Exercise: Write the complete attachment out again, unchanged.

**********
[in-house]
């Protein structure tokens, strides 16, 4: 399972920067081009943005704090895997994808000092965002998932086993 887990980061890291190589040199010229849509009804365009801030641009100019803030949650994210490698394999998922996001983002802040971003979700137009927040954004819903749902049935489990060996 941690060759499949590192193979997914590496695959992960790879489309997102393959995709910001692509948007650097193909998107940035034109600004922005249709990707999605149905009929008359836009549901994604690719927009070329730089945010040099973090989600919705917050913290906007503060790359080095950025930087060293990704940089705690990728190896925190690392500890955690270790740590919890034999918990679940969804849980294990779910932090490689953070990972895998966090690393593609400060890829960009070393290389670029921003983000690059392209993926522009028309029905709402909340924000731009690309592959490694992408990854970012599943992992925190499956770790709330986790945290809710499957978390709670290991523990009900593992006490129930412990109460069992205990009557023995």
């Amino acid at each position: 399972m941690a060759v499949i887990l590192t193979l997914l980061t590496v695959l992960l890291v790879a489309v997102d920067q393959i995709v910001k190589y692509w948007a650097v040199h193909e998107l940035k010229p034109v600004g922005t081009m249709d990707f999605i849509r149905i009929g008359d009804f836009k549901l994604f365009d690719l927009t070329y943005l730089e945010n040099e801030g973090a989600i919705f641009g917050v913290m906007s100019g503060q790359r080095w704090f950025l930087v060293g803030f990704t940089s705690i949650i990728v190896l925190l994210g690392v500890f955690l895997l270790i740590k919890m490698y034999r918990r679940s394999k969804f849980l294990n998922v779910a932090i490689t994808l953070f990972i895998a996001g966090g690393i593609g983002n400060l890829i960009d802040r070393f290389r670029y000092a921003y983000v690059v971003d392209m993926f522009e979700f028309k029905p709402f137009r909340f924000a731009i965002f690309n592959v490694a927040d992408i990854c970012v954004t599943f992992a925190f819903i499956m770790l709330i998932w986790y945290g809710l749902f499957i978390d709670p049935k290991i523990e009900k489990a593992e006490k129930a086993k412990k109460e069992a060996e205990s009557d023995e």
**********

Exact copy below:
[in-house]
């Protein structure tokens, strides 16, 4: 399972920067081009943005704090895997994808000092965002998932086993 887990980061890291190589040199010229849509009804365009801030641009100019803030949650994210490698394999998922996001983002802040971003979700137009927040954004819903749902049935489990060996 941690060759499949590192193979997914590496695959992960790879489309997102393959995709910001692509948007650097193909998107940035034109600004922005249709990707999605149905009929008359836009549901994604690719927009070329730089945010040099973090989600919705917050913290906007503060790359080095950025930087060293990704940089705690990728190896925190690392500890955690270790740590919890034999918990679940969804849980294990779910932090490689953070990972895998966090690393593609400060890829960009070393290389670029921003983000690059392209993926522009028309029905709402909340924000731009690309592959490694992408990854970012599943992992925190499956770790709330986790945290809710499957978390709670290991523990009900593992006490129930412990109460069992205990009557023995």
């Amino acid at each position: 399972m941690a060759v499949i887990l590192t193979l997914l980061t590496v695959l992960l890291v790879a489309v997102d920067q393959i995709v910001k190589y692509w948007a650097v040199h193909e998107l940035k010229p034109v600004g922005t081009m249709d990707f999605i849509r149905i009929g008359d009804f836009k549901l994604f365009d690719l927009t070329y943005l730089e945010n040099e801030g973090a989600i919705f641009g917050v913290m906007s100019g503060q790359r080095w704090f950025l930087v060293g803030f990704t940089s705690i949650i990728v190896l925190l994210g690392v500890f955690l895997l270790i740590k919890m490698y034999r918990r679940s394999k969804f849980l294990n998922v779910a932090i490689t994808l953070f990972i895998a996001g966090g690393i593609g983002n400060l890829i960009d802040r070393f290389r670029y000092a921003y983000v690059v971003d392209m993926f522009e979700f028309k029905p709402f137009r909340f924000a731009i965002f690309n592959v490694a927040d992408i990854c970012v954004t599943f992992a925190f819903i499956m770790l709330i998932w986790y945290g809710l749902f499957i978390d709670p049935k290991i523990e009900k489990a593992e006490k129930a086993k412990k109460e069992a060996e205990s009557d023995e």